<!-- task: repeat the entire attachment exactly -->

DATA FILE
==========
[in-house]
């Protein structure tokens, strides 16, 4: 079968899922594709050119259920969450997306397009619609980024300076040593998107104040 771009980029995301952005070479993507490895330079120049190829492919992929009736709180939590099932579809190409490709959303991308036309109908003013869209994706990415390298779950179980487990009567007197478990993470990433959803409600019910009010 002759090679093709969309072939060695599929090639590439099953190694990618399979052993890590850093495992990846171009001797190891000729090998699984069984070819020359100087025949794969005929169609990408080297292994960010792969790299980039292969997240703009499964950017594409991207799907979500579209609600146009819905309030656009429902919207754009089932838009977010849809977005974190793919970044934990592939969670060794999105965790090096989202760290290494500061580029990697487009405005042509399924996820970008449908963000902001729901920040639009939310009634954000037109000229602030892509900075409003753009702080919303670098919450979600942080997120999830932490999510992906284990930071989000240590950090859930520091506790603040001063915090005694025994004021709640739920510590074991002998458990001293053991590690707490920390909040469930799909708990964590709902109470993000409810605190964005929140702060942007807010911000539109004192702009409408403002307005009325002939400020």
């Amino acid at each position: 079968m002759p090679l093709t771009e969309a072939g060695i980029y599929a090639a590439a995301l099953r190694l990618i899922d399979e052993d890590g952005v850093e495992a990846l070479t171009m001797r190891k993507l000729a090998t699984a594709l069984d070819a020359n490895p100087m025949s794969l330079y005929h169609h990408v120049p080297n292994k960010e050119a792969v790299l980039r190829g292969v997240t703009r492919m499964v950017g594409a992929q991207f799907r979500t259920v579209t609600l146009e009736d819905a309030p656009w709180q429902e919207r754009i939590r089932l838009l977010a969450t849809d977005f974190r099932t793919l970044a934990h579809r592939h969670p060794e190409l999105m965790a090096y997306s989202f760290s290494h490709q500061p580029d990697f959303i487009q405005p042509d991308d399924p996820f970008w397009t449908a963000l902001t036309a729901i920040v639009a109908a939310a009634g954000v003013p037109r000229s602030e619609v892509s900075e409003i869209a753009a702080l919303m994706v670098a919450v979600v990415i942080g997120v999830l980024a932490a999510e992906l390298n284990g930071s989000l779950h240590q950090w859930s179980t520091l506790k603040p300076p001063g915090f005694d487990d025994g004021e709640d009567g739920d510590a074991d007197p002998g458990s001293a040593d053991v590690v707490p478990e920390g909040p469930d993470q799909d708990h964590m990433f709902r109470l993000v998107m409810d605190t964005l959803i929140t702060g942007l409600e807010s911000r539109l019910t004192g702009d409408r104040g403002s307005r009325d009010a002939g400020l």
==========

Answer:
[in-house]
């Protein structure tokens, strides 16, 4: 079968899922594709050119259920969450997306397009619609980024300076040593998107104040 771009980029995301952005070479993507490895330079120049190829492919992929009736709180939590099932579809190409490709959303991308036309109908003013869209994706990415390298779950179980487990009567007197478990993470990433959803409600019910009010 002759090679093709969309072939060695599929090639590439099953190694990618399979052993890590850093495992990846171009001797190891000729090998699984069984070819020359100087025949794969005929169609990408080297292994960010792969790299980039292969997240703009499964950017594409991207799907979500579209609600146009819905309030656009429902919207754009089932838009977010849809977005974190793919970044934990592939969670060794999105965790090096989202760290290494500061580029990697487009405005042509399924996820970008449908963000902001729901920040639009939310009634954000037109000229602030892509900075409003753009702080919303670098919450979600942080997120999830932490999510992906284990930071989000240590950090859930520091506790603040001063915090005694025994004021709640739920510590074991002998458990001293053991590690707490920390909040469930799909708990964590709902109470993000409810605190964005929140702060942007807010911000539109004192702009409408403002307005009325002939400020």
């Amino acid at each position: 079968m002759p090679l093709t771009e969309a072939g060695i980029y599929a090639a590439a995301l099953r190694l990618i899922d399979e052993d890590g952005v850093e495992a990846l070479t171009m001797r190891k993507l000729a090998t699984a594709l069984d070819a020359n490895p100087m025949s794969l330079y005929h169609h990408v120049p080297n292994k960010e050119a792969v790299l980039r190829g292969v997240t703009r492919m499964v950017g594409a992929q991207f799907r979500t259920v579209t609600l146009e009736d819905a309030p656009w709180q429902e919207r754009i939590r089932l838009l977010a969450t849809d977005f974190r099932t793919l970044a934990h579809r592939h969670p060794e190409l999105m965790a090096y997306s989202f760290s290494h490709q500061p580029d990697f959303i487009q405005p042509d991308d399924p996820f970008w397009t449908a963000l902001t036309a729901i920040v639009a109908a939310a009634g954000v003013p037109r000229s602030e619609v892509s900075e409003i869209a753009a702080l919303m994706v670098a919450v979600v990415i942080g997120v999830l980024a932490a999510e992906l390298n284990g930071s989000l779950h240590q950090w859930s179980t520091l506790k603040p300076p001063g915090f005694d487990d025994g004021e709640d009567g739920d510590a074991d007197p002998g458990s001293a040593d053991v590690v707490p478990e920390g909040p469930d993470q799909d708990h964590m990433f709902r109470l993000v998107m409810d605190t964005l959803i929140t702060g942007l409600e807010s911000r539109l019910t004192g702009d409408r104040g403002s307005r009325d009010a002939g400020l």